Advertisement

Dissecting energy level renormalization and polarizability enhancement of molecules at surfaces with subsystem TDDFT

  • Alina Umerbekova
  • Shou-Feng Zhang
  • Sudheer Kumar P.
  • Michele PavanelloEmail author
Regular Article
Part of the following topical collections:
  1. Topical issue: Special issue in honor of Hardy Gross

Abstract

Molecules in the vicinity of extended systems, such as metal surfaces, behave in peculiar ways. Their energy levels are broadened, and their molecular properties are so profoundly enhanced that they hardly resemble the ones of the isolated molecule. This is due to dynamical interactions (i.e., interactions that couple excited electronic states) between the molecular, finite system and the extended, infinite system. Since the early days of quantum mechanics, Fermi golden rule has been employed to explain some of the dynamical interactions (such as the broadening of the energy levels). However, a fully quantum-mechanical and ab initio model of these systems remains elusive, in most part due to the computational complexity entailed in the simulations. In this work, we present subsystem time-dependent DFT (TDDFT) simulations of water and benzene molecules as they interact with surfaces of MoS2 monolayer and Au(111). A many-body expansion of the supersystem response function in terms of molecule and surface responses allows us to dissect and describe the dynamical interactions. Not only do we compute and clearly identify terms related to dissipation, broadening, and peak shift, but we also provide a connection between subsystem TDDFT and Fermi golden rule. This work sets the stage for subsystem TDDFT simulations of interfaces relevant to energy materials and nonadiabatic dynamics at such interfaces.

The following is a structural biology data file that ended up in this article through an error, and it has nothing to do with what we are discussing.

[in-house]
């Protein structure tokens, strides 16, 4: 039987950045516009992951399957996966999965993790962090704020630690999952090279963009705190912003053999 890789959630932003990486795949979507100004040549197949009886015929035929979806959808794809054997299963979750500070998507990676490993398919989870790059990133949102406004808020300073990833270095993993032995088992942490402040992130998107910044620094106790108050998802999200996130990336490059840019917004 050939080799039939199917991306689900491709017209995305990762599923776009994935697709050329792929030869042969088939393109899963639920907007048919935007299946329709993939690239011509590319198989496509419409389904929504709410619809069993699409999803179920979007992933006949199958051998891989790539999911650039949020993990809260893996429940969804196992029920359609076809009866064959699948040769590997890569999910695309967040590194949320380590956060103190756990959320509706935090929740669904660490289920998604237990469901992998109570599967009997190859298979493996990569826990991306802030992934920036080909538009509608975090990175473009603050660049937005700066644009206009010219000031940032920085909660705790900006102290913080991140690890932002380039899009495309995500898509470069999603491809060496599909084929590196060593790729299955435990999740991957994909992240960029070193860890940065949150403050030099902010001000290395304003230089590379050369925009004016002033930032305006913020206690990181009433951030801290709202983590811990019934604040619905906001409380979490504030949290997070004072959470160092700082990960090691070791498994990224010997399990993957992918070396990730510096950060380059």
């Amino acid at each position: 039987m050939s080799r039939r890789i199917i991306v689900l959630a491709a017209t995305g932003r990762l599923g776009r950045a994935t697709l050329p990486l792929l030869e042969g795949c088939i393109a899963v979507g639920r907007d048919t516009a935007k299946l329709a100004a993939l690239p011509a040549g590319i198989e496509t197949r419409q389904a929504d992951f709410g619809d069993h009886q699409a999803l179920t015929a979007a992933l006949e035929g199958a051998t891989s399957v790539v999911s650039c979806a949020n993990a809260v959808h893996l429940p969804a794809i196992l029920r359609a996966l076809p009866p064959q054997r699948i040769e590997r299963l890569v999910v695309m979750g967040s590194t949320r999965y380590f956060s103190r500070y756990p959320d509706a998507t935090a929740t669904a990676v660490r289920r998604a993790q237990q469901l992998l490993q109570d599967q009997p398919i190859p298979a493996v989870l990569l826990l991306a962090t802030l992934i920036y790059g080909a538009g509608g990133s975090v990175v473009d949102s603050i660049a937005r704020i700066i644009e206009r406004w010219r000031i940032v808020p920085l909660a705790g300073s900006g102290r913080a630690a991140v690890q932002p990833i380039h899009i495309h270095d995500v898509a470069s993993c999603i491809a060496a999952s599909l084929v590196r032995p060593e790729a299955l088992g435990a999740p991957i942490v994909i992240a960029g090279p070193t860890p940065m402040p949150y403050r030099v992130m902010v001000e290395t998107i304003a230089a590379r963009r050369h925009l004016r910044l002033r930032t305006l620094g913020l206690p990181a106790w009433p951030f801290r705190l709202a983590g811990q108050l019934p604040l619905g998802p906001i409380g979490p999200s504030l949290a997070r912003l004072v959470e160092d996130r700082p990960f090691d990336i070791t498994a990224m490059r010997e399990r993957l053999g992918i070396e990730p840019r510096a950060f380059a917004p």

References

  1. 1.
    J. Tomasi, B. Mennucci, R. Cammi, Chem. Rev. 105, 2999 (2005) CrossRefGoogle Scholar
  2. 2.
    M.F. Iozzi, B. Mennucci, J. Tomasi, R. Cammi, J. Chem. Phys. 120, 7029 (2004) ADSCrossRefGoogle Scholar
  3. 3.
    F. De Angelis, S. Fantacci, R. Gebauer, J. Phys. Chem. Lett. 2, 813 (2011) Google Scholar
  4. 4.
    P.L. Silvestrelli, M. Parrinello, Phys. Rev. Lett. 82, 3308 (1999) ADSCrossRefGoogle Scholar